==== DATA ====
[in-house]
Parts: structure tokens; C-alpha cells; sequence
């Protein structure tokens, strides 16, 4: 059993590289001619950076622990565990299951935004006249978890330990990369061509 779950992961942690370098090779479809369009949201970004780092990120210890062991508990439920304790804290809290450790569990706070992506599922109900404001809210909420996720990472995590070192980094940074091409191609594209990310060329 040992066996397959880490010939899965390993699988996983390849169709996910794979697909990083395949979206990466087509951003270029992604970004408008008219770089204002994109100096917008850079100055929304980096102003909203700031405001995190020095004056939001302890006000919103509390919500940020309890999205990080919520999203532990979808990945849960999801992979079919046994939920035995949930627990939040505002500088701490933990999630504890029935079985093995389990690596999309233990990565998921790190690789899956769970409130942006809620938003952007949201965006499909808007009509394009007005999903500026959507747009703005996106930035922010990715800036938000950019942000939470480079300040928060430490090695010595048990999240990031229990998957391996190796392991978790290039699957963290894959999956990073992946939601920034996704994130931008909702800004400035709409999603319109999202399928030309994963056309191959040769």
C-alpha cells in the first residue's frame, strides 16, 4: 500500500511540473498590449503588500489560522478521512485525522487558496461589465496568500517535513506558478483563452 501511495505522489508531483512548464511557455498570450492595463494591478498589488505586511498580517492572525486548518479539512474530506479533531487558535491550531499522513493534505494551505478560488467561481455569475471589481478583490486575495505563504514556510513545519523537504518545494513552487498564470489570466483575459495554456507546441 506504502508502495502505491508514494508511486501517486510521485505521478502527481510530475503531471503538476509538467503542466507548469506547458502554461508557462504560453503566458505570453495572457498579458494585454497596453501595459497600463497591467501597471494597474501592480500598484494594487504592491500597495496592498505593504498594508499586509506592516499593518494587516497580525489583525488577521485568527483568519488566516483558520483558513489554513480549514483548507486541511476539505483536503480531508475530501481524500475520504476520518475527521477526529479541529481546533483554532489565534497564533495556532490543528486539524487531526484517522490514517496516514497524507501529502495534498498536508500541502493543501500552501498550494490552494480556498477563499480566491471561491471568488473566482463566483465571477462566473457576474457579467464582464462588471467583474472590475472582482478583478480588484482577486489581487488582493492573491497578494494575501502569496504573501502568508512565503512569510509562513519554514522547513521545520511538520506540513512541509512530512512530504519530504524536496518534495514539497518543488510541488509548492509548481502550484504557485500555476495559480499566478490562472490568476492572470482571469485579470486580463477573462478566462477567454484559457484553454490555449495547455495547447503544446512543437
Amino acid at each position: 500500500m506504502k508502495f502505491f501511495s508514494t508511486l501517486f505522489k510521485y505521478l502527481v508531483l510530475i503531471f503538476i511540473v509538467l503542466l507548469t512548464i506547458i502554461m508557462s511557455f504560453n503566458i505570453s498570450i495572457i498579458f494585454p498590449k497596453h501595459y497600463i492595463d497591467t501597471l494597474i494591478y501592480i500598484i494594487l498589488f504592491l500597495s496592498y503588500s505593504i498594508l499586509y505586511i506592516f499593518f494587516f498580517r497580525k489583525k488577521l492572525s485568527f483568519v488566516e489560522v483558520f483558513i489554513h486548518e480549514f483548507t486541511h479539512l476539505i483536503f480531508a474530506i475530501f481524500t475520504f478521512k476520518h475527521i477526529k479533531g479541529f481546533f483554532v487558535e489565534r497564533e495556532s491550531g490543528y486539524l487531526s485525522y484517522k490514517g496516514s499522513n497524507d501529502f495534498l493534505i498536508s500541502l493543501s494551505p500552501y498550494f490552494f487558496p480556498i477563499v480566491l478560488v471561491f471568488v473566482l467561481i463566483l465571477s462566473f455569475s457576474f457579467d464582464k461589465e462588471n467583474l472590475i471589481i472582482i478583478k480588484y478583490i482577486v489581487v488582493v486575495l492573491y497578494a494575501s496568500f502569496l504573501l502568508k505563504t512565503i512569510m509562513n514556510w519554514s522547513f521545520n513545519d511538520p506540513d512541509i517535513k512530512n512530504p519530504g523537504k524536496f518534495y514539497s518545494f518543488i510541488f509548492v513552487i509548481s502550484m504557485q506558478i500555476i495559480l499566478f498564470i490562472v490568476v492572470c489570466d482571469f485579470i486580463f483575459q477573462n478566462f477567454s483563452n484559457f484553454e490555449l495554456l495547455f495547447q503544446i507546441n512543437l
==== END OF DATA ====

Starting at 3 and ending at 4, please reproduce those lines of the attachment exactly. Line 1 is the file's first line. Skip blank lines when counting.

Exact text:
């Protein structure tokens, strides 16, 4: 059993590289001619950076622990565990299951935004006249978890330990990369061509 779950992961942690370098090779479809369009949201970004780092990120210890062991508990439920304790804290809290450790569990706070992506599922109900404001809210909420996720990472995590070192980094940074091409191609594209990310060329 040992066996397959880490010939899965390993699988996983390849169709996910794979697909990083395949979206990466087509951003270029992604970004408008008219770089204002994109100096917008850079100055929304980096102003909203700031405001995190020095004056939001302890006000919103509390919500940020309890999205990080919520999203532990979808990945849960999801992979079919046994939920035995949930627990939040505002500088701490933990999630504890029935079985093995389990690596999309233990990565998921790190690789899956769970409130942006809620938003952007949201965006499909808007009509394009007005999903500026959507747009703005996106930035922010990715800036938000950019942000939470480079300040928060430490090695010595048990999240990031229990998957391996190796392991978790290039699957963290894959999956990073992946939601920034996704994130931008909702800004400035709409999603319109999202399928030309994963056309191959040769």
C-alpha cells in the first residue's frame, strides 16, 4: 500500500511540473498590449503588500489560522478521512485525522487558496461589465496568500517535513506558478483563452 501511495505522489508531483512548464511557455498570450492595463494591478498589488505586511498580517492572525486548518479539512474530506479533531487558535491550531499522513493534505494551505478560488467561481455569475471589481478583490486575495505563504514556510513545519523537504518545494513552487498564470489570466483575459495554456507546441 506504502508502495502505491508514494508511486501517486510521485505521478502527481510530475503531471503538476509538467503542466507548469506547458502554461508557462504560453503566458505570453495572457498579458494585454497596453501595459497600463497591467501597471494597474501592480500598484494594487504592491500597495496592498505593504498594508499586509506592516499593518494587516497580525489583525488577521485568527483568519488566516483558520483558513489554513480549514483548507486541511476539505483536503480531508475530501481524500475520504476520518475527521477526529479541529481546533483554532489565534497564533495556532490543528486539524487531526484517522490514517496516514497524507501529502495534498498536508500541502493543501500552501498550494490552494480556498477563499480566491471561491471568488473566482463566483465571477462566473457576474457579467464582464462588471467583474472590475472582482478583478480588484482577486489581487488582493492573491497578494494575501502569496504573501502568508512565503512569510509562513519554514522547513521545520511538520506540513512541509512530512512530504519530504524536496518534495514539497518543488510541488509548492509548481502550484504557485500555476495559480499566478490562472490568476492572470482571469485579470486580463477573462478566462477567454484559457484553454490555449495547455495547447503544446512543437